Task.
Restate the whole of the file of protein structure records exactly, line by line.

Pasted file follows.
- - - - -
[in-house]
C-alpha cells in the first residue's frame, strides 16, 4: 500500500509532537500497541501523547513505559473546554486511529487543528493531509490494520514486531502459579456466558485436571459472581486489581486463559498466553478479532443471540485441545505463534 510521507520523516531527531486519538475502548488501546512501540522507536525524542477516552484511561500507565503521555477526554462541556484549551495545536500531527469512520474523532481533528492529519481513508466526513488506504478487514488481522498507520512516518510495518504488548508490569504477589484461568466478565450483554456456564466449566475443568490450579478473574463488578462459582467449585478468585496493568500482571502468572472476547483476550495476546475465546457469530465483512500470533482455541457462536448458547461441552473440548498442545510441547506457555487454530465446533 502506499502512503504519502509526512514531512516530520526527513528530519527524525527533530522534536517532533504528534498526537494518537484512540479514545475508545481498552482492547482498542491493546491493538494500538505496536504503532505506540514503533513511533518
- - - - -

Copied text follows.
[in-house]
C-alpha cells in the first residue's frame, strides 16, 4: 500500500509532537500497541501523547513505559473546554486511529487543528493531509490494520514486531502459579456466558485436571459472581486489581486463559498466553478479532443471540485441545505463534 510521507520523516531527531486519538475502548488501546512501540522507536525524542477516552484511561500507565503521555477526554462541556484549551495545536500531527469512520474523532481533528492529519481513508466526513488506504478487514488481522498507520512516518510495518504488548508490569504477589484461568466478565450483554456456564466449566475443568490450579478473574463488578462459582467449585478468585496493568500482571502468572472476547483476550495476546475465546457469530465483512500470533482455541457462536448458547461441552473440548498442545510441547506457555487454530465446533 502506499502512503504519502509526512514531512516530520526527513528530519527524525527533530522534536517532533504528534498526537494518537484512540479514545475508545481498552482492547482498542491493546491493538494500538505496536504503532505506540514503533513511533518